Posted on Friday, November 27th, 2015 by Jacob Hall
Of the hundreds of “best of the year” lists assembled by various publications around the world, Sight & Sound magazine’s top 20 always tends to be the most fascinating. This year is no different. It’s hard to argue with any list that finds room to contain brutal holocaust immersions and artful LGBT romances and post-apocalyptic action adventures and tear-jerking animated family movies and stirring stop-motion animated dramas and high-concept horror movies and unrelenting documentaries about genocide and stoner film noir.
As usual, the list skews arthouse (there are a few titles here that we aren’t familiar with at all), but consider this list a homework assignment – if it’s on this list, it’s surely going to be worthy of any serious movie fan’s time. Check out the complete Sight and Sound best of 2015 ranking after the jump.
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Posted on Tuesday, February 3rd, 2015 by David Chen
David, Devindra, Jeff, and Germain discuss the guilty pleasure of Everly, remember Parenthood fondly, plus hear what went down at Sundance this year. Be sure to see why Gremlins is kind of racist, and read Matt Patches’ and Kyle Smith’s reviews of Inherent Vice.
You can always e-mail us at slashfilmcast(AT)gmail(DOT)com, or call and leave a voicemail at 781-583-1993. Also, like us on Facebook!
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Interviews with Paul Thomas Anderson are still cropping up left and right as he’s out in the public eye doing promotion for Inherent Vice, and we’re not complaining. In a couple of new talks, the director expressed his enthusiasm for Edge of Tomorrow, a film we felt strongly about last year, and also talked about the process of choosing the excellent collection of music that brings additional life to Inherent Vice. Read More »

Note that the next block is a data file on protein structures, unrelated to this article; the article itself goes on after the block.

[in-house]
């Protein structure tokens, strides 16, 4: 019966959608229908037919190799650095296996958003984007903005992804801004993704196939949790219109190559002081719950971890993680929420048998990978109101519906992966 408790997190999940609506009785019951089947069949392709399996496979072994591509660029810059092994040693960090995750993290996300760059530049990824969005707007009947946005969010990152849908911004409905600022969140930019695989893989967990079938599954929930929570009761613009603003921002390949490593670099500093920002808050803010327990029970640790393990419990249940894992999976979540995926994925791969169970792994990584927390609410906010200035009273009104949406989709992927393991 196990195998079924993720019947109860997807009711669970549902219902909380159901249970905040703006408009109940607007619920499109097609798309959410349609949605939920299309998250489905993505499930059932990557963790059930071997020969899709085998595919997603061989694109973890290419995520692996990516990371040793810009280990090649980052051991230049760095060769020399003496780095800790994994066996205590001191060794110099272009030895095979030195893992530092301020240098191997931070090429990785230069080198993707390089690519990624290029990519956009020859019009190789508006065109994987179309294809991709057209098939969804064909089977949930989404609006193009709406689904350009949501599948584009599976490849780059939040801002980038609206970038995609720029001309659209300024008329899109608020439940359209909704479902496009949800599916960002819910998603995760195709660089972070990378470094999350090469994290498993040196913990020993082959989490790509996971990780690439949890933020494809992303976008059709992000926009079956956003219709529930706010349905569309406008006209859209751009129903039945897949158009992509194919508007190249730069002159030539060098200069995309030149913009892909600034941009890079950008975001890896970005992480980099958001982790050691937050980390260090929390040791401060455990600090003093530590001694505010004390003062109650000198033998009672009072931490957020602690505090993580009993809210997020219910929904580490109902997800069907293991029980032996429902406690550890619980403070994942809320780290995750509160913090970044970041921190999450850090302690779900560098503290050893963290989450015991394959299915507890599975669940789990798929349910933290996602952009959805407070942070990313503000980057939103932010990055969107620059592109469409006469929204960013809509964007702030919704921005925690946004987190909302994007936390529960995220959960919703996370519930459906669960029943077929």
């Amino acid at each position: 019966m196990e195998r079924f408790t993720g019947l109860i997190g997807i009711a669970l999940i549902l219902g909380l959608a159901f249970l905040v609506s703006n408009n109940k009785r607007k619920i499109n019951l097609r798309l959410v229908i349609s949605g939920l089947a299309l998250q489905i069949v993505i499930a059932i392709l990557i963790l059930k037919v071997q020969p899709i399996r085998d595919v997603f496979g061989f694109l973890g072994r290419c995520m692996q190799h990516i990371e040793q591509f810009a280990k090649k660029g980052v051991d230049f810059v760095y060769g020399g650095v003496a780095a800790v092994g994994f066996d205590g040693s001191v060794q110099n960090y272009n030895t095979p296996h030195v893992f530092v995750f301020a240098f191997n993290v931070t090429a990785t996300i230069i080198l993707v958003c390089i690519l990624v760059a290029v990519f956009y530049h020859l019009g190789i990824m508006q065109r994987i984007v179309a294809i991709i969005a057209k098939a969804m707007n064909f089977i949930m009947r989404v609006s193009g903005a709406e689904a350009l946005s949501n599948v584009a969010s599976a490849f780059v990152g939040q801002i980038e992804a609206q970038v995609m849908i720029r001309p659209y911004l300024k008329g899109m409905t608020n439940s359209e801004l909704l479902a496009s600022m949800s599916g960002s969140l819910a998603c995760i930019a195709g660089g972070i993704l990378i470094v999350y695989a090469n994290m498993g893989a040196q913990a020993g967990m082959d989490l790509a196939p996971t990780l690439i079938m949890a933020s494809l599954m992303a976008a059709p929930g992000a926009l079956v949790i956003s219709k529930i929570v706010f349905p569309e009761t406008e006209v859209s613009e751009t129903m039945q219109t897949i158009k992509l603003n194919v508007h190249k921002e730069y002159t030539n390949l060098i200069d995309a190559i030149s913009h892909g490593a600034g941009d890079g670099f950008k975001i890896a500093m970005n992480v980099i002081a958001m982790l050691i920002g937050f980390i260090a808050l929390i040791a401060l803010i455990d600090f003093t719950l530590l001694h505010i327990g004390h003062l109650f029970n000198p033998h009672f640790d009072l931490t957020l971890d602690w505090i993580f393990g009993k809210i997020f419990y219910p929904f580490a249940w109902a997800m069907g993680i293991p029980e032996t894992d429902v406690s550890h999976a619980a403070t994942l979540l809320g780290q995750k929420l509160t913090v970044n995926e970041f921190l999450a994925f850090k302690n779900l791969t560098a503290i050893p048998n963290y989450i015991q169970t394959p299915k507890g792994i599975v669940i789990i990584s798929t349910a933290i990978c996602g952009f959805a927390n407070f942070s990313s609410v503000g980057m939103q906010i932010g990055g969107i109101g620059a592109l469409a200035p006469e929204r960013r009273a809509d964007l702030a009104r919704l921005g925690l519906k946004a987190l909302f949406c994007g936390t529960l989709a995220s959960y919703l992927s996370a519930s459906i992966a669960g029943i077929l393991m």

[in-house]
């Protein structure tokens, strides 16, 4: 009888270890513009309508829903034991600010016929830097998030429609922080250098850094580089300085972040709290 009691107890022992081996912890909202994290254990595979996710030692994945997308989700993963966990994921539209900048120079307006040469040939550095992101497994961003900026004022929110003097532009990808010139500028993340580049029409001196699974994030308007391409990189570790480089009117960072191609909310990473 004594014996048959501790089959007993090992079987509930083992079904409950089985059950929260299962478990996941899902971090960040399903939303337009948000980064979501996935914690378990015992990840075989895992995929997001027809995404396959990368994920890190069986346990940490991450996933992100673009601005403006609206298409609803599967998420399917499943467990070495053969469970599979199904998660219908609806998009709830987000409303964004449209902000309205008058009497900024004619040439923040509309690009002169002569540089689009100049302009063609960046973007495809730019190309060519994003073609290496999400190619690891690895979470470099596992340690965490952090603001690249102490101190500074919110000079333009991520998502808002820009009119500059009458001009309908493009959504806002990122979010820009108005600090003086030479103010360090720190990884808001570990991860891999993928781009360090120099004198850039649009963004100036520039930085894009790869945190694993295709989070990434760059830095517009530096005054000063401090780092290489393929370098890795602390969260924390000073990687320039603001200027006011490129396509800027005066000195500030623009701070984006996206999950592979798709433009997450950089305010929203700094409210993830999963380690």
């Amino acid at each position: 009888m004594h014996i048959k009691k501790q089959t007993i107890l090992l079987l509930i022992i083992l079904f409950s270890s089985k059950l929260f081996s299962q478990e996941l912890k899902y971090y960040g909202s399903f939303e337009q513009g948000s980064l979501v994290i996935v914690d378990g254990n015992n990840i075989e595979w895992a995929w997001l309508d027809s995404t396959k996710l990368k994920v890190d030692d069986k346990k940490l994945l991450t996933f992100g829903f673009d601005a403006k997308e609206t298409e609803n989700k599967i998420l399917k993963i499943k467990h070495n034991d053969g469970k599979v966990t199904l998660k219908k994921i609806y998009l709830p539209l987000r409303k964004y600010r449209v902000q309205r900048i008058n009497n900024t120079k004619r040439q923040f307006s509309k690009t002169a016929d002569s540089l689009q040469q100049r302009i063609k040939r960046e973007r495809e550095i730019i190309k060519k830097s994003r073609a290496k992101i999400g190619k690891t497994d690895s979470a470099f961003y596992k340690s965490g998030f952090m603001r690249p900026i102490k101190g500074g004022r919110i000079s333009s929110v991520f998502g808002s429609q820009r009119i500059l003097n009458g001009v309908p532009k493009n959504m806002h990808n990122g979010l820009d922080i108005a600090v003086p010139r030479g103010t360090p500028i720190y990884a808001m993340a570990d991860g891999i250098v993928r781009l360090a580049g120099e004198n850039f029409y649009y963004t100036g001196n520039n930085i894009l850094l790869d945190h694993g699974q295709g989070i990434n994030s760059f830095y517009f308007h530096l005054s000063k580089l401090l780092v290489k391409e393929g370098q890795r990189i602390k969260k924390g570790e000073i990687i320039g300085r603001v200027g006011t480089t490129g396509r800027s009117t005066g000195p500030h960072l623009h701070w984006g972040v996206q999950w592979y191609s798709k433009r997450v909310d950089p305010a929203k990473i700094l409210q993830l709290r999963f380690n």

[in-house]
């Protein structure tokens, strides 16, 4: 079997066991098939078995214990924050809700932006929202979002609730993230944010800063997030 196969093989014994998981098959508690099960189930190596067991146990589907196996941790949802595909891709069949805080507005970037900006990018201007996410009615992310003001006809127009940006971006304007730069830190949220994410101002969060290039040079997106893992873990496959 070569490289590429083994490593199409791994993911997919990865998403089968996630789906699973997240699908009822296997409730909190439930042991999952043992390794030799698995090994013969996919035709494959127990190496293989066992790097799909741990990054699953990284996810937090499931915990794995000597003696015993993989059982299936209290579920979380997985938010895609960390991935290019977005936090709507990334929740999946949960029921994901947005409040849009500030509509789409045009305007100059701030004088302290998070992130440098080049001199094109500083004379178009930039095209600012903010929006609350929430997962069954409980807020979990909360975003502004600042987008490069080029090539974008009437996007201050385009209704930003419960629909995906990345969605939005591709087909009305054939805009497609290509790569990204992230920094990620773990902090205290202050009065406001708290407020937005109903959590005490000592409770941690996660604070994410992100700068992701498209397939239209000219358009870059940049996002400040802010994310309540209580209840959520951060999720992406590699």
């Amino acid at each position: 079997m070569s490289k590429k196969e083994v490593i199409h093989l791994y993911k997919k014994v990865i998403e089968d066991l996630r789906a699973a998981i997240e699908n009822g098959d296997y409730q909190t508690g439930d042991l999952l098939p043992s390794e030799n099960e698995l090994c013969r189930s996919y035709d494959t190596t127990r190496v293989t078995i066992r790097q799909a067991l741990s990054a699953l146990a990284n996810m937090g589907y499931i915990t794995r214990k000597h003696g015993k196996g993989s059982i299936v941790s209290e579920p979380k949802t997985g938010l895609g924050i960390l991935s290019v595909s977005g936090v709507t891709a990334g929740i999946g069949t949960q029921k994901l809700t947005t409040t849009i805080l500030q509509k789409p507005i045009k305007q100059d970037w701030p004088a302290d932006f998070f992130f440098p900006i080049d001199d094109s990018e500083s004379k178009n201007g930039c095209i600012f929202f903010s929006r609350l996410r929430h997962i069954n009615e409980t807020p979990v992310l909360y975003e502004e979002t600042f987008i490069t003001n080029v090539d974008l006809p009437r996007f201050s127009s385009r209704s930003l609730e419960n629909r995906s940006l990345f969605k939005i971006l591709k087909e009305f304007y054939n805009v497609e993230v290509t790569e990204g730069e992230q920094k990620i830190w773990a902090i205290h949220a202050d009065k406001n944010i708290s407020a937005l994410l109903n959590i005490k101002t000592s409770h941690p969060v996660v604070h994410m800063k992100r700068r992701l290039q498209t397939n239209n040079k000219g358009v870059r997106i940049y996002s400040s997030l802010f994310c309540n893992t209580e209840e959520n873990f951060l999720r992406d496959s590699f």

Some of the most inspirational filmmaking stories are tales of failure. Not the sort of failure that shuts down a production, but the sort that makes people look at a scene or a problem in a new light. It’s impressive to see a film that works in a near-perfect manner, but more so to realize that it didn’t just happen that way. Making a film like There Will Be Blood may seem impossible, until you realize Paul Thomas Anderson and everyone else involved just built it step by step, dealing with setbacks along the way, and using intuition and imagination to solve problems.
Or take Anderson’s new film Inherent Vice. One scene that works really well is a long conversation between Joaquin Phoenix and Reese Witherspoon — you’ve seen it excerpted in trailers and in the image above. They talk for a few minutes, and the whole thing is one shot in which the camera slowly pushes in on a dolly to add movement and a changing perspective. It works so well that a lot of people won’t even think about the shot the first time.
But that’s not how Anderson initially conceived and shot the scene. He first did it in a way that didn’t work, spending a lot of time and energy before realizing that a different, simpler approach was the way to go. He talks about the process in a new interview, which you can watch below. Read More »
Inherent Vice is a big movie with a lot of moving parts. Even though it cuts out a lot of material from the novel by Thomas Pynchon, the film still has a wealth of characters with odd names, many of whom are given pretty breezy introductions. But a set of Inherent Vice character posters and brief video introductions for many of the major characters might help you sort people out ahead of time.